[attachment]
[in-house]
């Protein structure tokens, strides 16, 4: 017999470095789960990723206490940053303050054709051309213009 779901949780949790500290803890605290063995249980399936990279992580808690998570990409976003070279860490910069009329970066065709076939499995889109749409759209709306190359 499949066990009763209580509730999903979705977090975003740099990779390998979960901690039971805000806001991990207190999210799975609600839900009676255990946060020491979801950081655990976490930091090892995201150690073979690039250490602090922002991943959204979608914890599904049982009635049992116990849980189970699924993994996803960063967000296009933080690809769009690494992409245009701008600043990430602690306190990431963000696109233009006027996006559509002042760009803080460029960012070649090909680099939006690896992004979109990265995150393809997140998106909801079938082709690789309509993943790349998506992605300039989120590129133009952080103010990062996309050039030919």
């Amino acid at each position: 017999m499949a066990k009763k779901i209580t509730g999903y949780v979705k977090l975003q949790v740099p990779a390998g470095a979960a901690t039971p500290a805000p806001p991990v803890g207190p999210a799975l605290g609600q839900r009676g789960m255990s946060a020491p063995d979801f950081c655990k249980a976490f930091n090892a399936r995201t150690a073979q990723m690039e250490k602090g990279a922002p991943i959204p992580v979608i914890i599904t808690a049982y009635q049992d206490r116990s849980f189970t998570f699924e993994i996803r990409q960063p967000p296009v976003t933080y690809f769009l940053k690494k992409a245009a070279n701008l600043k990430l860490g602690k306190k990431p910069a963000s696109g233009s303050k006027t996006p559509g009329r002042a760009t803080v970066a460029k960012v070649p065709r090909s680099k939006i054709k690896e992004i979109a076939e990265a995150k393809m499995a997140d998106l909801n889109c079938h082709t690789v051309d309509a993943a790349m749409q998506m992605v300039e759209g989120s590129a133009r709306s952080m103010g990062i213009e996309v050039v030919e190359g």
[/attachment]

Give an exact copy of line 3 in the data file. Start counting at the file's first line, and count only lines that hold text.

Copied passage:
């Amino acid at each position: 017999m499949a066990k009763k779901i209580t509730g999903y949780v979705k977090l975003q949790v740099p990779a390998g470095a979960a901690t039971p500290a805000p806001p991990v803890g207190p999210a799975l605290g609600q839900r009676g789960m255990s946060a020491p063995d979801f950081c655990k249980a976490f930091n090892a399936r995201t150690a073979q990723m690039e250490k602090g990279a922002p991943i959204p992580v979608i914890i599904t808690a049982y009635q049992d206490r116990s849980f189970t998570f699924e993994i996803r990409q960063p967000p296009v976003t933080y690809f769009l940053k690494k992409a245009a070279n701008l600043k990430l860490g602690k306190k990431p910069a963000s696109g233009s303050k006027t996006p559509g009329r002042a760009t803080v970066a460029k960012v070649p065709r090909s680099k939006i054709k690896e992004i979109a076939e990265a995150k393809m499995a997140d998106l909801n889109c079938h082709t690789v051309d309509a993943a790349m749409q998506m992605v300039e759209g989120s590129a133009r709306s952080m103010g990062i213009e996309v050039v030919e190359g």